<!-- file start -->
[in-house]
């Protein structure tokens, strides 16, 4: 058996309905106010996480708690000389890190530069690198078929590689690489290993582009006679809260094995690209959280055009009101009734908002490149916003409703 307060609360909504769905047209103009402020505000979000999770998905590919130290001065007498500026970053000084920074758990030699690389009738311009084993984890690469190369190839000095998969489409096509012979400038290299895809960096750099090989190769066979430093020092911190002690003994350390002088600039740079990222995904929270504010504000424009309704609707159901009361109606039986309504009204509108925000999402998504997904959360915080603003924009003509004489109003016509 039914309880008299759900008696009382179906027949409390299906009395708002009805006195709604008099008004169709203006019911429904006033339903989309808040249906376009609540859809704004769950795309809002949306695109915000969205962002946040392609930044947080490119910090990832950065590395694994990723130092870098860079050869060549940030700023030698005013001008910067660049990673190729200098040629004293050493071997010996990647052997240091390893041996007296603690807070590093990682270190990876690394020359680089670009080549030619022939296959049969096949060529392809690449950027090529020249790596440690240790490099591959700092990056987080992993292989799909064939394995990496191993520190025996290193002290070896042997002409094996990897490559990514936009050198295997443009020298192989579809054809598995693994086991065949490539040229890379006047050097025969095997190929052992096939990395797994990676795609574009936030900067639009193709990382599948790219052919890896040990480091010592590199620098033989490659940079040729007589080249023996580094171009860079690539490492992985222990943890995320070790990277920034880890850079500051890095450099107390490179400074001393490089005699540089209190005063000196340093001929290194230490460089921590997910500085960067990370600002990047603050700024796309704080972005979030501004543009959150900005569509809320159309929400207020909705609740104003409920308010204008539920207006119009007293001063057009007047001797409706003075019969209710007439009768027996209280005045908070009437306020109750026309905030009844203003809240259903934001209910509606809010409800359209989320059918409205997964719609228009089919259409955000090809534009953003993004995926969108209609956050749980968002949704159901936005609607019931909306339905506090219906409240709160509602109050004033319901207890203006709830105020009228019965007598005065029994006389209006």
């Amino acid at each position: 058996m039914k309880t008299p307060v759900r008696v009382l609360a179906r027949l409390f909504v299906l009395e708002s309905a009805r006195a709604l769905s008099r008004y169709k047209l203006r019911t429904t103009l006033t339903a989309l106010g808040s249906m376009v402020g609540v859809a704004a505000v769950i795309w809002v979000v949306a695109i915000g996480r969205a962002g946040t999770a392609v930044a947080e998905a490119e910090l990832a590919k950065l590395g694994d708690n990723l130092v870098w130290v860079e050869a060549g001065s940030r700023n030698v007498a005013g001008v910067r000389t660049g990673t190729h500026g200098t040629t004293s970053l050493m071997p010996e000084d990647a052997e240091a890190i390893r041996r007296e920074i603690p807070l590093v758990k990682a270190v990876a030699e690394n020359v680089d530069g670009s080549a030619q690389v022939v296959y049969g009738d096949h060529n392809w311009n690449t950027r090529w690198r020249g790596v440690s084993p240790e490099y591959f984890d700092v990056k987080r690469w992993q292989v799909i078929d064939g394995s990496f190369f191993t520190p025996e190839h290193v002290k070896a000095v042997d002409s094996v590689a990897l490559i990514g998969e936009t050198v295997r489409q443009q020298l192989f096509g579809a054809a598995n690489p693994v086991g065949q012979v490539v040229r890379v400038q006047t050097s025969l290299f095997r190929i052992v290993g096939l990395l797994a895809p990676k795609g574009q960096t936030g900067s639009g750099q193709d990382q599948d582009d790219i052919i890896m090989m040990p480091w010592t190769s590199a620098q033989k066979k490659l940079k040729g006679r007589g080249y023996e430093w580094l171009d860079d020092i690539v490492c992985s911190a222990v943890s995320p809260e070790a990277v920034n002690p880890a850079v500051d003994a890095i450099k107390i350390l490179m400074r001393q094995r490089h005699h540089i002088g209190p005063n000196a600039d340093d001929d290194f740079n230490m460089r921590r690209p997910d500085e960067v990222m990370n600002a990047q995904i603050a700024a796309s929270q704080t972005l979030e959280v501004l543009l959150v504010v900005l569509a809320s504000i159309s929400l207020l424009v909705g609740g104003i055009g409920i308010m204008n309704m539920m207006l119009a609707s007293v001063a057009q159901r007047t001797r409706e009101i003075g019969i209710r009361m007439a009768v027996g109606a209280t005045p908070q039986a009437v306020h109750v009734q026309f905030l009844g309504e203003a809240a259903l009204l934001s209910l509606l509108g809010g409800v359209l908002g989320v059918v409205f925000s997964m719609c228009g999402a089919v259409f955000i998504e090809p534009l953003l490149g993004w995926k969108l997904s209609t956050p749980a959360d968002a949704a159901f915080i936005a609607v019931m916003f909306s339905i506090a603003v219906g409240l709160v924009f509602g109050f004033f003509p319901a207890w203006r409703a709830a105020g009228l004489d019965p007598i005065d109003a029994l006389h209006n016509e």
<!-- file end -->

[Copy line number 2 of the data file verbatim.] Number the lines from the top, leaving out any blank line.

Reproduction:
């Protein structure tokens, strides 16, 4: 058996309905106010996480708690000389890190530069690198078929590689690489290993582009006679809260094995690209959280055009009101009734908002490149916003409703 307060609360909504769905047209103009402020505000979000999770998905590919130290001065007498500026970053000084920074758990030699690389009738311009084993984890690469190369190839000095998969489409096509012979400038290299895809960096750099090989190769066979430093020092911190002690003994350390002088600039740079990222995904929270504010504000424009309704609707159901009361109606039986309504009204509108925000999402998504997904959360915080603003924009003509004489109003016509 039914309880008299759900008696009382179906027949409390299906009395708002009805006195709604008099008004169709203006019911429904006033339903989309808040249906376009609540859809704004769950795309809002949306695109915000969205962002946040392609930044947080490119910090990832950065590395694994990723130092870098860079050869060549940030700023030698005013001008910067660049990673190729200098040629004293050493071997010996990647052997240091390893041996007296603690807070590093990682270190990876690394020359680089670009080549030619022939296959049969096949060529392809690449950027090529020249790596440690240790490099591959700092990056987080992993292989799909064939394995990496191993520190025996290193002290070896042997002409094996990897490559990514936009050198295997443009020298192989579809054809598995693994086991065949490539040229890379006047050097025969095997190929052992096939990395797994990676795609574009936030900067639009193709990382599948790219052919890896040990480091010592590199620098033989490659940079040729007589080249023996580094171009860079690539490492992985222990943890995320070790990277920034880890850079500051890095450099107390490179400074001393490089005699540089209190005063000196340093001929290194230490460089921590997910500085960067990370600002990047603050700024796309704080972005979030501004543009959150900005569509809320159309929400207020909705609740104003409920308010204008539920207006119009007293001063057009007047001797409706003075019969209710007439009768027996209280005045908070009437306020109750026309905030009844203003809240259903934001209910509606809010409800359209989320059918409205997964719609228009089919259409955000090809534009953003993004995926969108209609956050749980968002949704159901936005609607019931909306339905506090219906409240709160509602109050004033319901207890203006709830105020009228019965007598005065029994006389209006």